Chapter 12: Byproduct.

“Yuu, how was high school?”

Sayu asked with a curious twinkle in her eye as we ate dinner by the table.

“Normal, I guess.
Oh, but there’s a huge plaza inside there which was pretty awesome.
Wanna see it?”

“I do, I do!”

It was quite the unicorn to see Sayu so excited like that.
Normally, she’s stoic as stone, rarely showing her emotional ups and downs.
Pulling up my phone, I showed her a picture I had taken almost automatically after being floored by that sudden marvel.

“Wow, that’s amazing! I love that little garden so much! Oh, and your school has some really cute uniforms, don’t they?”

“Yeah, for sure.
Are you gonna shoot for this school?”

“I thought so originally.
Entering such a high-level place would be a huge plus for my academic future.
Though, my good friends probably can’t get in with their grades.
What should I do, hmm…”

Yup, this sister of mine has A-grade smarts.
She wasn’t just so-so as I was before I drowned myself in studies, she’s definitely someone whose caliber allows her to have my school on her radar as if it was nothing.

Erm, but if she aims there, I may have taken some of the fun out of it by showing her the pictures.
Removes the surprise, you know? But as much as I admire that plaza-cum-garden, the school had its pitfalls.

“Seems like they have mandatory club activities,” I noted.

“Ah, that’s not a big deal.”

“But wouldn’t you hate it if I was around you in your new chapter in life?”

“Huh? You don’t want me to go to school with you?”

“No, no, I do.”


Hope I managed to not cause any discomfort.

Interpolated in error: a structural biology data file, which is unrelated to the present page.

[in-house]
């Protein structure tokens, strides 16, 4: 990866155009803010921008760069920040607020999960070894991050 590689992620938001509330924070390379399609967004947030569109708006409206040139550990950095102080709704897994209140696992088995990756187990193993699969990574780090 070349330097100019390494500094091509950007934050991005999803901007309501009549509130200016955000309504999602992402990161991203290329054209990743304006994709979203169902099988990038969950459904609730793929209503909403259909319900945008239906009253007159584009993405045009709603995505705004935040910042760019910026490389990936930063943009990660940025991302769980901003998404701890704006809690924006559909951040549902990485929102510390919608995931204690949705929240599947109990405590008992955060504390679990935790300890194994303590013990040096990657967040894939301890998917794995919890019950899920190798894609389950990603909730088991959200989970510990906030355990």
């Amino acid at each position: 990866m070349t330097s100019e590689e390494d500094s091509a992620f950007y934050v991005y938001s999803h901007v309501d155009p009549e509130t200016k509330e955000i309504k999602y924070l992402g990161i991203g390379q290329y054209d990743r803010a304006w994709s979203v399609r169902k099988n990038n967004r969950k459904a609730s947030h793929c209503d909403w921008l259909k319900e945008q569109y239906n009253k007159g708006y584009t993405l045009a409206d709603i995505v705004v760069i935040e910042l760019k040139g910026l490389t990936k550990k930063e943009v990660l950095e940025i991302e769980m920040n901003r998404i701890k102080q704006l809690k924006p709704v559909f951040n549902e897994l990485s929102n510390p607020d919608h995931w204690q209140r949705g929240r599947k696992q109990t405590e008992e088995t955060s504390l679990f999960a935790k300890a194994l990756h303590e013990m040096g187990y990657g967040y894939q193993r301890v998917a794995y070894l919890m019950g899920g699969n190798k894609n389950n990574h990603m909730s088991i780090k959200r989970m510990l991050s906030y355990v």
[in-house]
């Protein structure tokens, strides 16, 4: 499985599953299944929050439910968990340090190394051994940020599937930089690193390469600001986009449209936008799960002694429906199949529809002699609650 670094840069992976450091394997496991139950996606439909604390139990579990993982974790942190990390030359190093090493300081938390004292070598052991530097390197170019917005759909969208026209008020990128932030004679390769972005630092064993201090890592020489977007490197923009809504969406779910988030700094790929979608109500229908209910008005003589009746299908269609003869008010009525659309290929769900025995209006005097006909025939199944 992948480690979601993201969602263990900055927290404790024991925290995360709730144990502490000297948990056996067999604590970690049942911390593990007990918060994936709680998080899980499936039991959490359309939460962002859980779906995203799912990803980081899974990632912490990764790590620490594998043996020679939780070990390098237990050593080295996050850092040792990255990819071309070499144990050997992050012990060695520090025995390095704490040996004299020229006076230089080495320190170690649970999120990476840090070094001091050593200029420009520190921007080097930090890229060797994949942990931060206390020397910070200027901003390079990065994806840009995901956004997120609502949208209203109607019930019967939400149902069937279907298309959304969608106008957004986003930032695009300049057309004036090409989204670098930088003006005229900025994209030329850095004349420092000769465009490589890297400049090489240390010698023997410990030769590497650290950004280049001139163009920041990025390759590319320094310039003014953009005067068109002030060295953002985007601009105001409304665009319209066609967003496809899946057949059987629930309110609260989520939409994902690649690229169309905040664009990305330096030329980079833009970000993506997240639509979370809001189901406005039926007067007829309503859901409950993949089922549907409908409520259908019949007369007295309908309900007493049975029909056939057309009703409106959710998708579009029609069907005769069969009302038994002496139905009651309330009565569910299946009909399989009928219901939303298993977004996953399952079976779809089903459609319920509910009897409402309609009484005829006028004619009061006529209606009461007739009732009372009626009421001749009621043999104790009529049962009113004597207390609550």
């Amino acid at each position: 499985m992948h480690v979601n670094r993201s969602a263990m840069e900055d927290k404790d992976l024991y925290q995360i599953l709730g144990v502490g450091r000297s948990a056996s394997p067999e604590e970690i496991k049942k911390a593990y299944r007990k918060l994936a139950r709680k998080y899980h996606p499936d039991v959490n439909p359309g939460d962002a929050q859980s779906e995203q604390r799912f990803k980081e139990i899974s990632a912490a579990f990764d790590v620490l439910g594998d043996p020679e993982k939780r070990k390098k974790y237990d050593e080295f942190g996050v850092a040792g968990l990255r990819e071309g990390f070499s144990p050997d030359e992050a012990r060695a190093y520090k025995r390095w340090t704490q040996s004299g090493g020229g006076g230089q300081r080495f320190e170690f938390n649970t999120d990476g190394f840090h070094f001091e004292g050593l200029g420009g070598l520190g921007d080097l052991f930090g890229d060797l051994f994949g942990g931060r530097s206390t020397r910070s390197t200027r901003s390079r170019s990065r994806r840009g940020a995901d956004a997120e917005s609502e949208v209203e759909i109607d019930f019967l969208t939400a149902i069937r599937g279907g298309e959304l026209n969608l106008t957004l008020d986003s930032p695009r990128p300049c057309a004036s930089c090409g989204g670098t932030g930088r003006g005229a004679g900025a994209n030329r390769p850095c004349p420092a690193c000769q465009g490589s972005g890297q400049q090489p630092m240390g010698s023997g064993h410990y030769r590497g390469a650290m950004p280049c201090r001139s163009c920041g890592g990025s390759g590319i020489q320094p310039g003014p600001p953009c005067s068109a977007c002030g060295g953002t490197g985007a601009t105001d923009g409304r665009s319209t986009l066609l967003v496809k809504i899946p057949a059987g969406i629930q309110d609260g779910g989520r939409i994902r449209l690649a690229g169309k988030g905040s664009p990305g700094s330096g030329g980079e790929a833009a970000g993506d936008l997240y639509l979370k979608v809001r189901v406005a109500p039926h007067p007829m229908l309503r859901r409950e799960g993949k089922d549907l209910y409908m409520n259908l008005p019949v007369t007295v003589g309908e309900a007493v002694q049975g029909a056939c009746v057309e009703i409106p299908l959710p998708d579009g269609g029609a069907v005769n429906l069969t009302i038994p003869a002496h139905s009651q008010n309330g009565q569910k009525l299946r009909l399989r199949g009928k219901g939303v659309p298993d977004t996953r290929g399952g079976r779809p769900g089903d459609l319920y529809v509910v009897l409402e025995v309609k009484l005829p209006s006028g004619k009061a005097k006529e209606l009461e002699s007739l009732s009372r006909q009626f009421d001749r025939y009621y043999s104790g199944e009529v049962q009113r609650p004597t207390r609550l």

I would rather think she has more resistance than me, the older brother, with these things, but that’s not the case.
Some sisters don’t really mind their brothers, do they?

“But what kinda club are you in, Yuu?”

I was gonna see what activities some clubs had after I got home, but my bed called louder.
Well, if there’s a literature club, that’s what I’m going for either way.”


“Oh, speaking of which, dad,” I recalled.
“The school cafeteria is pretty cheap.
Every item there went for a few yen, so even if I use it every day it won’t be a problem financially.”

I relayed that info to my father, who continued to silently bring his chopsticks to his mouth, savoring the food.
Since it’s his money, I have to do it properly.

“Well, if there’s no issue, 500 yen a day is fine by me,” he ultimately said.

“Okay, thanks.”

“That sounds so nice.
I’m tired of school lunch!” Sayu quipped.

“One more year to go, lil’ sis.”

Since someone in her family just got into high school, she was inspired to the nails.
Just the prospect of enrolling in one was enough thrill.

“So, are you liking your new school?” My dad asked.

It will depend on the club I choose, but I definitely feel more at home than I did in middle school.”

“I see.
Well, you’ll only go through one high school in your life.
Three years go by in a flash,” he warned.
“Don’t neglect your studies and enjoy yourself all the while.”


I went back to my room and opened the booklet they gave me.
Choosing a club will certainly define my future in this school, so how could I not worry?

No need to panic, I tell myself while almost devouring the little papers with my eyes.

There are all the major sports clubs, even archery.
Cultural clubs, on the other hand, are more varied in nature.
There’s also English conversation, visual studies, gardening, computing, discussion, and so on and so forth… Hmm? What’s an outing club? Are they going on trips and stuff? Oh, there’s also an executive committee.
So, student council? Are they different? This is confusing.

I skimmed around a little more and found there was also a literature club.
Though, it would be strange if there wasn’t.
Okay, I’ll just visit the place on Monday as I originally planned.

All in all, I still don’t have a good outlook on building new relationships, but I was roundly excited by the variety of activities proposed in the booklet.
Perhaps if they weren’t mandatory, I would’ve immediately shrugged the possibility of joining a club off, and wouldn’t be able to enjoy some nice uplifting experiences.

Hearing we were obligated to join one took me aback, but maybe, just maybe, it wasn’t all that bad.

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